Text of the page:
someone's memory. Is the continued seek some sort of poor man's inotify
    replacement, or fsync, or ...?

    ron

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  • Ian Lance Taylor at Dec 17, 2015 at 7:44 pm

    On Thu, Dec 17, 2015 at 11:34 AM, ron minnich wrote:
    I've got a go1.5 toolchain and I'm running go build on a plan 9 system (but
    one which supports ELF binaries).

    When running the go build on the plan 9 system, the link step takes a long
    time. One thing I see that I don't quite understand is that out of the
    69,000 or so system calls, 32000 of them are seek(fd, 0, 1). These occur
    while a child process is doing 10 millisecond sleeps.

    The last thing it does on this fd is write 5 bytes at the end, seek to 0,
    and write a 24 byte ELF header, then close it.

    I'm pretty sure this call is originating out of Cpos().

    I'm sorry this is so nonspecific, but I'm hoping this might tickle someone's
    memory. Is the continued seek some sort of poor man's inotify replacement,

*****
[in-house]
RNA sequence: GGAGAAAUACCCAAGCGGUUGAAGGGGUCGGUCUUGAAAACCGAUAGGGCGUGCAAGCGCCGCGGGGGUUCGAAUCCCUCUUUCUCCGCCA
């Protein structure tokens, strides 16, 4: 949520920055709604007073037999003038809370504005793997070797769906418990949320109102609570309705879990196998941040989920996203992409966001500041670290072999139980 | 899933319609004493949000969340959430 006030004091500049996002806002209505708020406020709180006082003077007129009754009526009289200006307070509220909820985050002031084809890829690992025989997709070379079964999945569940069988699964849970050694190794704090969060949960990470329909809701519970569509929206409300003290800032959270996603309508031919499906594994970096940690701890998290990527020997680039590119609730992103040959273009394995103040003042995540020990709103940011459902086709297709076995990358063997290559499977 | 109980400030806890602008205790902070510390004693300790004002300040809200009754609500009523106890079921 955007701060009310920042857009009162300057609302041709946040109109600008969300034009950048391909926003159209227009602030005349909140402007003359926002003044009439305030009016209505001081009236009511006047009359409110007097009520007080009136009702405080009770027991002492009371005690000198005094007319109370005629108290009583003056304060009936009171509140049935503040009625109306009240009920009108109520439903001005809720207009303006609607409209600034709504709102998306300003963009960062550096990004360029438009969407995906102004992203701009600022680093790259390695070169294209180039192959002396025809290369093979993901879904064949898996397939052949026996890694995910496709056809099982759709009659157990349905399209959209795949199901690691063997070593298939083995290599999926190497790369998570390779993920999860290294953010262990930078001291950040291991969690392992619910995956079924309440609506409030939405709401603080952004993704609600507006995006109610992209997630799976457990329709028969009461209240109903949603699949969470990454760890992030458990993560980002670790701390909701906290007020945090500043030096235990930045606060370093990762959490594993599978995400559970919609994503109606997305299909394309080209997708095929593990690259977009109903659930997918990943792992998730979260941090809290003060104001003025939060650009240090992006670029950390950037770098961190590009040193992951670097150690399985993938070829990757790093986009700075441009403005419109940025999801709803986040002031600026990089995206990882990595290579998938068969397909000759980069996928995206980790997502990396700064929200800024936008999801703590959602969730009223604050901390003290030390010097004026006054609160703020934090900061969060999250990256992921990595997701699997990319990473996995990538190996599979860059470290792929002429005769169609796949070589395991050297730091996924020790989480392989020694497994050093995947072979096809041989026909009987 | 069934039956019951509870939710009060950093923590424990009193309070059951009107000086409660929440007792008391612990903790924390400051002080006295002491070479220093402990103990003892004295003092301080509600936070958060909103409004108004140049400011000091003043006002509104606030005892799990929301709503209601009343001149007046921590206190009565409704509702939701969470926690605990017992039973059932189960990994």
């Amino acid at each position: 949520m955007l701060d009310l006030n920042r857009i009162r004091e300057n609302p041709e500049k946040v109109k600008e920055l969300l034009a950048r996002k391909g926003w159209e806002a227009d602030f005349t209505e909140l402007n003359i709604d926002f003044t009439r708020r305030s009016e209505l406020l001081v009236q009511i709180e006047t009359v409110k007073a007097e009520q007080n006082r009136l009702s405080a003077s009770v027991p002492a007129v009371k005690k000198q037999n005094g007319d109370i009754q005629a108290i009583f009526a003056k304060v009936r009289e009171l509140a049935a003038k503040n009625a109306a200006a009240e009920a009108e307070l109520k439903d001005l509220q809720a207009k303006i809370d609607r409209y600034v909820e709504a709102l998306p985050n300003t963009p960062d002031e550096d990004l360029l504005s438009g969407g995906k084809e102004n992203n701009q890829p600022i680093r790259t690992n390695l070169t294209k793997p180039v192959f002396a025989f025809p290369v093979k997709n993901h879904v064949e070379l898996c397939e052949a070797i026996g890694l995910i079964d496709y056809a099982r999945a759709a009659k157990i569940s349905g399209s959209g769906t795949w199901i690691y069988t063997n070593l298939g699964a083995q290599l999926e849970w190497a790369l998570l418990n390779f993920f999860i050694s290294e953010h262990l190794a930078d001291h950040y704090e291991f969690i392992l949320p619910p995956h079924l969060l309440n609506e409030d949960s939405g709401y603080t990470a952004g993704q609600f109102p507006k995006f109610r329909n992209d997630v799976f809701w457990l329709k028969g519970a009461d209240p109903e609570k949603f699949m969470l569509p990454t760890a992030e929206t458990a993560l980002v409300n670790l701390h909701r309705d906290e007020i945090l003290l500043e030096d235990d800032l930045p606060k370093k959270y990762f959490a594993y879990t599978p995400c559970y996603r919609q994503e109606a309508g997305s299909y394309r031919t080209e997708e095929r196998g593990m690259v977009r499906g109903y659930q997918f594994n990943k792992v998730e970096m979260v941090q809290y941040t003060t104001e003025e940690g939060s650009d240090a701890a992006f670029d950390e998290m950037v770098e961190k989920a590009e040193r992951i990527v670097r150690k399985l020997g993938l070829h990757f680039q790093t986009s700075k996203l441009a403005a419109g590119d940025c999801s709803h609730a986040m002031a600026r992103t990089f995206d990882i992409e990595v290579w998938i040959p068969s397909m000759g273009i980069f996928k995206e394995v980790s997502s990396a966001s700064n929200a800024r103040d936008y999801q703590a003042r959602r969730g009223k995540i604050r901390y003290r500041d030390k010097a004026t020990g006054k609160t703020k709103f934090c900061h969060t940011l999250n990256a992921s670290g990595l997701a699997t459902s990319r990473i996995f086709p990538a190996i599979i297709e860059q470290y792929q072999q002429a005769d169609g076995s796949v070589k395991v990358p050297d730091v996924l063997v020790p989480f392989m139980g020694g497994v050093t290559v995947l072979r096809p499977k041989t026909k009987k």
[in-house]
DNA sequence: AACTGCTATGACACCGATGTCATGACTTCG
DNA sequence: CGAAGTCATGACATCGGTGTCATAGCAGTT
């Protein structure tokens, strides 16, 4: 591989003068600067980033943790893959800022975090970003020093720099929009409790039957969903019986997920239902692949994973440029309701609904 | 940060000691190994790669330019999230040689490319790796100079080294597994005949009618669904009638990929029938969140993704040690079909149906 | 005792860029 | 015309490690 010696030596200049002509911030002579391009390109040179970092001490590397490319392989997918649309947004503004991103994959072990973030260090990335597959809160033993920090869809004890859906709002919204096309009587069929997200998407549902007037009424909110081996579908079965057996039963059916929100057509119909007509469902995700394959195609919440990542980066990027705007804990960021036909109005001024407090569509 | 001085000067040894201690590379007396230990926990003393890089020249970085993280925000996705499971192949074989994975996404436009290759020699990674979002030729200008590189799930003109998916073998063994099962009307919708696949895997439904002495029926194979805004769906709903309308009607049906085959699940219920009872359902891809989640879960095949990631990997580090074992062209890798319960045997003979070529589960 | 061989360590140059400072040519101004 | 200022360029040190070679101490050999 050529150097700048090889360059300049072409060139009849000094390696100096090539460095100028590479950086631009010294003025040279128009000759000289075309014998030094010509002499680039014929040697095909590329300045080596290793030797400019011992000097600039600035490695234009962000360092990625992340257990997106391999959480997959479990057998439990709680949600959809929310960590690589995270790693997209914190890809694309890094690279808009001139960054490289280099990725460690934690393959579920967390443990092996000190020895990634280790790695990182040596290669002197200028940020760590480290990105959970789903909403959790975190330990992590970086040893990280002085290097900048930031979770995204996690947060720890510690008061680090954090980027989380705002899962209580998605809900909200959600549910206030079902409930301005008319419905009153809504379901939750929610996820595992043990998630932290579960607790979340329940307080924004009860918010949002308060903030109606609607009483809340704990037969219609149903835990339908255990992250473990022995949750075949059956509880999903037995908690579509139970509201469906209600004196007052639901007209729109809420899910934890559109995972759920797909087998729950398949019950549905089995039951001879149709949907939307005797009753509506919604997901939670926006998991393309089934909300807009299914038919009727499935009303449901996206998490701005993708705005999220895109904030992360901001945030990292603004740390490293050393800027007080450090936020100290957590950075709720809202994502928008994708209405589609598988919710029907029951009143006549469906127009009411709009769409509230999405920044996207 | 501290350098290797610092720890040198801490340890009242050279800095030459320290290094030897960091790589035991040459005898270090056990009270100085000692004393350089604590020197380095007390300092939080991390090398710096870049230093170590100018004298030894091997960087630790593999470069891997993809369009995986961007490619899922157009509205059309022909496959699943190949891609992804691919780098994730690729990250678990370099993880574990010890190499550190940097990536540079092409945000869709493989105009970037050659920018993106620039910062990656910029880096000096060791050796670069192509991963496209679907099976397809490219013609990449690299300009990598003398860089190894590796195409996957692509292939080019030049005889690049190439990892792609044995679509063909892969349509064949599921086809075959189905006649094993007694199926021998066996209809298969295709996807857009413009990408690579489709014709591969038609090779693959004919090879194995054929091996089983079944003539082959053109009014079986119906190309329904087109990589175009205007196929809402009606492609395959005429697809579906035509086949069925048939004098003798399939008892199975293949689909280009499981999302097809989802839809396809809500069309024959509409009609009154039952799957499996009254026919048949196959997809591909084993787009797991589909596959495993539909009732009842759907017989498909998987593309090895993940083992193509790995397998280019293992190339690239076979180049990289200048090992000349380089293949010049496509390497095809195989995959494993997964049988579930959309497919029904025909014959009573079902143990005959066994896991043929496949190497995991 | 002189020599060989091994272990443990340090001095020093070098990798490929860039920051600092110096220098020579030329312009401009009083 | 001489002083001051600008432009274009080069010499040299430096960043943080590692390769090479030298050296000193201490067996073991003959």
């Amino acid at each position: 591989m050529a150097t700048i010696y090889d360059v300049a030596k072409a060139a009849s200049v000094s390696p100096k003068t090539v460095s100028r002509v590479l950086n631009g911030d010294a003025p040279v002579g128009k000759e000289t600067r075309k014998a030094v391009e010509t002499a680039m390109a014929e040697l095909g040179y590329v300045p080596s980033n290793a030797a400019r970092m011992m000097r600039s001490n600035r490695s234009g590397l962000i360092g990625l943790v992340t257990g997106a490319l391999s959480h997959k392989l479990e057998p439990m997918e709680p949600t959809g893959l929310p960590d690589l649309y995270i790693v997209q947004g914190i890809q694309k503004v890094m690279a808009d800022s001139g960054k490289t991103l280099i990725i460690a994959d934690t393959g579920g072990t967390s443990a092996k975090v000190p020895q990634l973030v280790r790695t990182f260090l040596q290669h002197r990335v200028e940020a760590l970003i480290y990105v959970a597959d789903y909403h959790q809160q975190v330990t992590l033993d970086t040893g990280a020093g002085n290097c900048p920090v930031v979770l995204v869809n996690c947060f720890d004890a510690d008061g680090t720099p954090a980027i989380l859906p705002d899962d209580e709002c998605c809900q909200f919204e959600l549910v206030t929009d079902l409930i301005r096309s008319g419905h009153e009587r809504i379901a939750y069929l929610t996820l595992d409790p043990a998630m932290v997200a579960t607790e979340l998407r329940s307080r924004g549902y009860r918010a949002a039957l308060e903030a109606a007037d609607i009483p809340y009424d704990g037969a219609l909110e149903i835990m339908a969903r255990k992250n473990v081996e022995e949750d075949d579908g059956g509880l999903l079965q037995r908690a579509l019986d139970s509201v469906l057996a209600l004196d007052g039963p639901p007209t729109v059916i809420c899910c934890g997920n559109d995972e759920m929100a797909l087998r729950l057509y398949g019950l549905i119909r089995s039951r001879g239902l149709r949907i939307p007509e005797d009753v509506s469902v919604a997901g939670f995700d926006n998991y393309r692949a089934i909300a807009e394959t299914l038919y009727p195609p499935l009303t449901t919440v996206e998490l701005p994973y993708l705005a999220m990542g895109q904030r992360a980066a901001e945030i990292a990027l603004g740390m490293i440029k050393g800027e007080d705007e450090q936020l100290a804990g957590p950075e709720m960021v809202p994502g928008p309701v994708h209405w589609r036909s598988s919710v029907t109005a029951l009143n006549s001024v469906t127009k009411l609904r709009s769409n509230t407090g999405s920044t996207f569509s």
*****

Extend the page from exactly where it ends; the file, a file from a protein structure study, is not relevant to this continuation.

or fsync, or ...?
    I expect that most or all of those seeks come from calls to
    obj.Boffset in cmd/link/internal/ld. Many of those calls are just
    pointless, like ldobj which calls it twice in a row for no reason.

    Ian

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  • Matthew Dempsky at Dec 17, 2015 at 8:12 pm
    I think it's also because cmd/link's idiomatic way of generating
    cross-references or measuring the size of blobs just involves lots of calls
    to Cpos? E.g., things like:

         start := Cpos()
         writesomestuff()
         size := Cpos() - start
         emitcrossreference(start, size)